chain. Tastes and preferences are
rapidly changing too; one day people want highly scented varieties, the next
day they want huge blooms, and then they want new colours too! Since a grower can only change a variety once
approximately every four years, it is difficult to keep up with these changes,
without well thought out, and efficiently implemented strategic actions.
Change in terms
The cut flower
business particularly in third world countries is the target of pressure from
activist groups championing the protection and preservation of women and
children’s rights, environmental preservation, and equitable gain from the
exploitation of natural resources.
Fair Trade is
an organized social movement that aims to
help producers in developing countries to make better trading conditions and
promote sustainability. In doing this,
Fair Trade levies fees and various, stringent operating standards for local
producers in exchange for the respected “Fair Trade” label that, in turn,
enhances acceptance of the producers’ products in markets that support Fair
Trade principles. The global flower
trade is one such industry in which Fair Trade is a significant player.
Change in compliance requirements
Much as the
cut flower trade across the world seeks to self-regulate, there has been
growing concern for three main things:
high levels of toxic waste that large flower farms generate;
ii. management of the water resources on
which flower farms are dependent for their production;
iii. continued use of environmentally
unfriendly chemical fertilizers
have continued to put the global cut-flower trade under pressure to comply with
various local, regional and international regulations. The ISO 14001 is an international standard and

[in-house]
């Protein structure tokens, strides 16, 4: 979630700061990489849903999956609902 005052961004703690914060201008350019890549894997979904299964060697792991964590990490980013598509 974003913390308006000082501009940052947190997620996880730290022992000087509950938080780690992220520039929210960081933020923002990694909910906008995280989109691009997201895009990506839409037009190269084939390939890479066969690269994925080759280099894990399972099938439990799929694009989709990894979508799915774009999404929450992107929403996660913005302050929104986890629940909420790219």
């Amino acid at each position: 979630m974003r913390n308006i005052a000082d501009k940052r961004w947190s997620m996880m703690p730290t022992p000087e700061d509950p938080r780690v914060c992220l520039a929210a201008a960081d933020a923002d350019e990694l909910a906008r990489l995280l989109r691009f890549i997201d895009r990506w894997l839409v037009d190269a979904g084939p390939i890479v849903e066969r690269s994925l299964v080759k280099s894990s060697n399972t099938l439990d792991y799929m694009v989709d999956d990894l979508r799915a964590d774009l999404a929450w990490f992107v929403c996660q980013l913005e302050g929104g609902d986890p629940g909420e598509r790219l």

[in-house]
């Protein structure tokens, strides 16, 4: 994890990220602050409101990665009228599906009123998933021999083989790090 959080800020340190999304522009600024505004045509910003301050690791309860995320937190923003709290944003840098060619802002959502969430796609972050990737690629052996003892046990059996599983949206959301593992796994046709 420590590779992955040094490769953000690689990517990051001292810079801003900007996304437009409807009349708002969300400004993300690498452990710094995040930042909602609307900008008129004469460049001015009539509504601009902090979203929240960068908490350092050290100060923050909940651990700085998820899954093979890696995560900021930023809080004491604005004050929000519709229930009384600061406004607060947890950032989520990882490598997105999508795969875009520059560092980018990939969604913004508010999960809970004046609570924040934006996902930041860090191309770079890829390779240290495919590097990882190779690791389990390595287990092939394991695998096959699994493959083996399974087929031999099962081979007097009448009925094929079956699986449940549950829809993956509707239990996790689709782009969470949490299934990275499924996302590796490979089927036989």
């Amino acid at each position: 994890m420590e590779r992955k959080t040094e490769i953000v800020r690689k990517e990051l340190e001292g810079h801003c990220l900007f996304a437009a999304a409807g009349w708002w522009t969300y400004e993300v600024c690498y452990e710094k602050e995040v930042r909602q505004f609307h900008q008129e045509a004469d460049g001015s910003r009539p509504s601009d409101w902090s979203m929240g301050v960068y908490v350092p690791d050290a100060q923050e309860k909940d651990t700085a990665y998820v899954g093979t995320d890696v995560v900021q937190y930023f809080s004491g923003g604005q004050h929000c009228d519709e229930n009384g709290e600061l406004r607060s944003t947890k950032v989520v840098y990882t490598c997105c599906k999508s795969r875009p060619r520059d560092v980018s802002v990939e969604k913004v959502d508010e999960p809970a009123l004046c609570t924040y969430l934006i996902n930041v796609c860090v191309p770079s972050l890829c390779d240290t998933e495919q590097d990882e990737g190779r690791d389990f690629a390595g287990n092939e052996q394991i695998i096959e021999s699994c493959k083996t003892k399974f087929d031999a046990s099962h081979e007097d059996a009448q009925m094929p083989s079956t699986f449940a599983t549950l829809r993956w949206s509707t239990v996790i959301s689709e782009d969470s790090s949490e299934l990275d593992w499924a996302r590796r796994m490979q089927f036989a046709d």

part of the European Union‘s Eco-Management and Audit Scheme (EMAS)
aimed at achieving the following in organisations whose operations are deemed
to have significant impact on the environment:
i. minimize the extent to which operations
in such organisations negatively affect the environment;
ii. enhance the level of compliance with
applicable laws and regulations, that such organisations achieve;
iii. continually improve such
organisations’ performance in the two areas above.
14001 is not a legal requirement in many areas of the world, it is an important
differentiator of environmentally responsible firms and affords such firms
direct market benefits.
The need for
Until fairly recently, floriculture in
many parts of the world outside the Netherlands was a highly profitable an
almost exclusive business. Changes
within the industry emanating from diversification of growers, diversification
of distribution channels, diversification of markets and the shifting
supply-chain relationships between propagators, growers and marketing companies
calls for fresh and innovative strategies, especially considering the minimum
level of profitable investment that the trade requires
New strategies in floriculture will focus
on four main areas:
1. Product quality;
2. Product variety;
3. Operational efficiency and supply chain
4. Market development; and
5. Environmental sustainability.
Without clear strategy in these key areas
investment in floriculture will continue to yield declining profit margins and
erode shareholder value in the long term.
This is what has already caused some investors to quit, and others to
merge as they seek to consolidate and drive down operating costs – which is
only a temporary measure.